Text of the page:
I own a MasterCard credit card. It has a 3-digit CVV code written on it, and I've always used it to make purchases.

Now I'm in Ireland and everyone here wants me to insert a 4-digit code. The problem is that I don't have such code, and looking on the web no MasterCard credit card has it. If I try to enter 3 digits and then hit "OK", nothing happens.

Another strange thing is that nobody wants me to swipe the card. They just want to use the chip.

Why and what can I do?

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    mastercard.com/ie/consumer/chip-and-pin-faq.html may be worth reading as this would be MasterCard's Irish site's FAQ on Chip and PIN. – JB King Jan 28 '16 at 22:04
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    The 3-digit CVV code is used solely for online purchases, never for purchases at the point of sale. – jcaron Jan 28 '16 at 22:51
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    It must be hard using it at an ATM without a PIN. NB. longer PINS are sometimes truncated to the first 4 digits by european ATMs. Swiped cards are too easy to skim and copy so chips/pin are mandatory now in many situations. Small purchases can be tapped. – mckenzm Jan 29 '16 at 2:31
  • @jcaron: I've always used the CVV in the States – PicPuc Jan 30 '16 at 12:34
  • @PicPuc, for online purchases, yes. But certainly never at a point of sale or at an ATM. Unless for some reason you chose the CVV as your PIN, but as far as I know that would not be possible as the PIN is at least 4 digits (in most cases exactly 4 digits, but some go up to 6, possibly more). And it would be a security issue, and would make you liable for fraudulent purchases, as you are not supposed to store your PIN with your card. – jcaron Jan 30 '16 at 13:19

Short answer: call your bank and set up a pin.

Long answer: Europe uses the chip-and-pin system. It is kind of like the new chip-based USA debit card system. In order to use European point-of-sale systems, you need to have a chip-and-pin enabled credit card, and you need to set up a pin with your card-issuing bank (just like you set up a pin with your checking account debit card).

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    As I understand it, chip-and-pin is "kind of like" the USA's chip-and-signature in that they both involve a chip. But they're not interchangeable. If you have a chip-and-signature card, you can't just call the bank and set up a pin on it - you would need a new chip-and-pin card, and most US card issuers don't issue them at all. – Nate Eldredge Jan 29 '16 at 1:39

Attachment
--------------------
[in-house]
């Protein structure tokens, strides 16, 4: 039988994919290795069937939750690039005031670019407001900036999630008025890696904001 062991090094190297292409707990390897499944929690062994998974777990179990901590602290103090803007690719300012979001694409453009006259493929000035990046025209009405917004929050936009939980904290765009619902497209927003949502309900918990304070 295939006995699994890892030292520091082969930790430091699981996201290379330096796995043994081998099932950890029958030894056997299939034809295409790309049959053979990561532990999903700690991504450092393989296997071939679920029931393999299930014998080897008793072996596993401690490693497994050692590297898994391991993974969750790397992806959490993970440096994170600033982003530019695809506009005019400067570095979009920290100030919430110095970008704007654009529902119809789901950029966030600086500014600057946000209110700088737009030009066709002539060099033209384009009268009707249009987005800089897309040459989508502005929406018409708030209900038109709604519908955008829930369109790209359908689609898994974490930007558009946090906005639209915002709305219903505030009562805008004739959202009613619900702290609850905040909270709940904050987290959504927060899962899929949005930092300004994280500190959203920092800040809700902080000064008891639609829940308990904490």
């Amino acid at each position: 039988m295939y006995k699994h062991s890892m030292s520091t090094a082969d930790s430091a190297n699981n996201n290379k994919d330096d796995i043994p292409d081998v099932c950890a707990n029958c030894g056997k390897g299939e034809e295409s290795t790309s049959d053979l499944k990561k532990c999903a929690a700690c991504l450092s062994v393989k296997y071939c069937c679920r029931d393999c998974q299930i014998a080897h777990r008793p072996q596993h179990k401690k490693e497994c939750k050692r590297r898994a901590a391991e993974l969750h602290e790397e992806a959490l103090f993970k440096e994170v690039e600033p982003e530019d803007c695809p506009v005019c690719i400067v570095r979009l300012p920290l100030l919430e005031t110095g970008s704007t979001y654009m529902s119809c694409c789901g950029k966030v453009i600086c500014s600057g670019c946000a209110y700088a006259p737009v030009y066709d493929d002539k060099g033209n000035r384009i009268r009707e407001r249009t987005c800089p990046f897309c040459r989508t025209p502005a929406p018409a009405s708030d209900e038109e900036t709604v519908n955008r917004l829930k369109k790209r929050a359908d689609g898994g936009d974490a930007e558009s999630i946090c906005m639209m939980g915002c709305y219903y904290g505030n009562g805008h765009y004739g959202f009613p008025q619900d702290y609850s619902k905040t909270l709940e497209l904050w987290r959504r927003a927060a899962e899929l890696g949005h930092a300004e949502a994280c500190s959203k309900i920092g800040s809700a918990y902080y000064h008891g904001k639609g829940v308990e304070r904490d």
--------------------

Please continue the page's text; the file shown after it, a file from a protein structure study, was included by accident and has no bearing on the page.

• @NateEldredge I've used my chip-and-signature US card with a PIN in Europe... – Peter K. Jan 30 '16 at 1:22

Payment cards with chips (officially called "EMV cards") can have several different verification methods, including signature and PIN, with a preference order, which is dictated by the issuer.

In your case, there are two possible scenarios:

  • The card says it prefers to use a signature, but can fallback to a PIN ("signature-preferring card")

    This means that you actually have a PIN (even though you may never have used it, or even received it). Ask your card issuer for the PIN. Note that if you have used/can use that card in an ATM, that's the same PIN you would use there.

    Note however than your PIN is not the CVV, which is used only for online purchases. The PIN is definitely not written anywhere on the card. You would usually have received it as special letter with lots of security features preventing people from reading it without you knowing about it.

    Also note that a card with a chip will usually get blocked after 3 consecutive incorrect attempts (with consecutive here meaning without a successful one in between — they may be hours or days apart and still count as consecutive).

  • The card says it can only use a signature ("signature-only")

In both cases, you should be able to use the card at regular ("manned") points of sale. The system should not ask for the PIN at all, and instead inform the teller that "a signature is required", however some POS systems may not handle this very gracefully. You can also try to have them swipe the card instead of inserting it into the reader. Note that in most cases, you will be requested to present a proof of ID.

Signature-only cards will usually not work in automated POS systems (ticketing machines) in countries where chip-and-pin is prevalent (i.e. many European countries). Signature-preferring cards should, but they will usually want the PIN.

Note that there are the actual situation is a combination of the preferences/settings/capabilities of the card issuer, the card issuer country, the merchant system, the merchant contract, the merchant country, so YMMV.

More information on Wikipedia: EMV — Chip and PIN vs. chip and signature

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    I think you're missing the point that he's trying to enter his CVV code into the Chip & Pin terminal. Which won't work regardless of what type of card it is. – Vicky Jan 29 '16 at 20:08
  • Indeed. Had pointed that out in comments below the OP's question. Have updated answer to make that it clear that PIN and CVV are distinct. – jcaron Jan 30 '16 at 0:16

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